13 things that surprised me about Albania

1. Albania has stunning beaches

The Riviera section of Albania is found in the middle to South of the country and runs from Vlore down to Saranda. At its closest point the Saranda area is 10km from Corfu. The sea is the most beautiful turquoise, green and blue colours. In the summer it must be fantastic to swim in. Beaches will be packed, but there will always be local beaches that are less crowded. The Riviera population at least triples in the peak June – July – August period.

2. Albania has stunning mountain passes

If you travel from Orikum to Dhermi along the beautiful coastline then you will travel on the SH8 highway on the Llogara Pass. This pass runs through the Ceraunian Mountains with spectacular views onto the Ioanian sea. The road provides one of the most spectacular drives in Europe. The road is fully paved and there are lovely view sites. Don’t be surprised if you see donkeys or sheep with their herders, or old ladies wearing shawls, collecting wood.

In the North there are also the amazing Accursed mountains and the famous hike from Theth to Valbona. The hike is not possible November – April because of all the snow.

3. Albania is coffee mad

Tiny espresso cups of coffee are drunk at all hours everywhere. I generally walked around with teabags in my pocket and ordered milky hot water. Adu drank coffee. We were amazed at how many people sat drinking coffee for hours. I think it shows something about Albanian life. It’s a chance to chat and relax. It also shows something about the importance of relationships and the slower pace of life. The photo below shows the size of the cup. Bottled water is also often drunk alongside the coffee as it is so strong.

4. Albania is very much a cash society

The LEK is the Albanian currency, (currently 1 EUR equals 122 LEK). You will quickly get used to carrying wads of LEK around in your pocket. Most places, including your accommodation will want to be paid in cash. Everything is rounded to the closest 100.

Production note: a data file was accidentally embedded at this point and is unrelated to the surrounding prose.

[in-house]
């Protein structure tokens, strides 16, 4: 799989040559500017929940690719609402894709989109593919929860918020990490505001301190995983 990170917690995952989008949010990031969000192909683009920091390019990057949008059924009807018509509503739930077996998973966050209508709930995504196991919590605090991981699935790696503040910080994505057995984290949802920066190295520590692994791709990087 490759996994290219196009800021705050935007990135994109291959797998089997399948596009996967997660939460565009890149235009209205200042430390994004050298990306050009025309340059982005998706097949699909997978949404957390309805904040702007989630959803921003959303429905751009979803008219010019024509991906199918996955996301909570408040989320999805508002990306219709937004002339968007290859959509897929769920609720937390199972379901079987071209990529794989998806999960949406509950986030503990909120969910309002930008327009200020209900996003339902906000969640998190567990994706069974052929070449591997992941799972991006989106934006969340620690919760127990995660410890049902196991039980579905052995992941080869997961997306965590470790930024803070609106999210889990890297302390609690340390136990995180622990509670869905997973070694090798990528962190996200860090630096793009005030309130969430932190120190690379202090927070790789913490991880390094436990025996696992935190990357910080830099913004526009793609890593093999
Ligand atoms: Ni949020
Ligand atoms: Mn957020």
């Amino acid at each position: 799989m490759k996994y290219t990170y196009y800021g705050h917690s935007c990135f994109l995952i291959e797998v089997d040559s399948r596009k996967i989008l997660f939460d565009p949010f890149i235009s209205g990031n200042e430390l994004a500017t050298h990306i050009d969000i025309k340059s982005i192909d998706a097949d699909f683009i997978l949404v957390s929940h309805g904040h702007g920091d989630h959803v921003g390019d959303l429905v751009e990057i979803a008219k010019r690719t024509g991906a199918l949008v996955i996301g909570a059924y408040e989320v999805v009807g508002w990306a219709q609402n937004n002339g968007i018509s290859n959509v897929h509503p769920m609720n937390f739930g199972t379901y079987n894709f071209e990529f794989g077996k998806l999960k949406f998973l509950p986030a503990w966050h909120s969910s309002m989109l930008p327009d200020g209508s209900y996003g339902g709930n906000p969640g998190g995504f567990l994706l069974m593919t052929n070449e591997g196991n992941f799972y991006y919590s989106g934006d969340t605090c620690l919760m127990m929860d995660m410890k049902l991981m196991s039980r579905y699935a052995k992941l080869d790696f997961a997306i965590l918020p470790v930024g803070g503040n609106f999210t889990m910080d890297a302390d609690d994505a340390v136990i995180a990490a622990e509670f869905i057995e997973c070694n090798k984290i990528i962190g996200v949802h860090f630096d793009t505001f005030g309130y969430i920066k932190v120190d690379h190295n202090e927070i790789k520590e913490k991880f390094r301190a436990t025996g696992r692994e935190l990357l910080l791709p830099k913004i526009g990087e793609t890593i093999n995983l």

There are plenty of ATM’s to draw LEK from but be aware that many do not take Visa, only Mastercard. Also, many banks will charge a fee for drawing LEK. This can be 500 – 800 LEK depending on the bank, so it’s more sensible to draw a larger amount of cash in the beginning.

5. Albania has a very funky capital city Tirana

Tirana does not have a huge population compared to many other capitals. About 850 000 people live in Tirana including the surrounding metropolitan districts. Interestingly it is known as a primate city which means it is disproportionately larger than other cities in Albania. The street are café and restaurant lined and bustling with people drinking coffee. Low mountains surround it making it very pretty. It is clean and has a vibrant atmosphere. There is huge investment occuring with cranes and buildings everywhere especially in the centre. This work on infrastructure continues 7 days a week. For example, close to the university a huge Hyatt hotel and casino are being built.

6. Albania has over 750 000 bunkers!

Yes, you read that correctly 😊 The dictator president of Albania, Enver Hoxha ruled for a terrible period of fear for forty years. During his reign he banned religion, forbade travel and outlawed private property. Any resistance was met with exile, imprisonment or death. Thousands of people fled the country and over 6000 people were killed. The 1992 elections ended 47 years of Communist rule.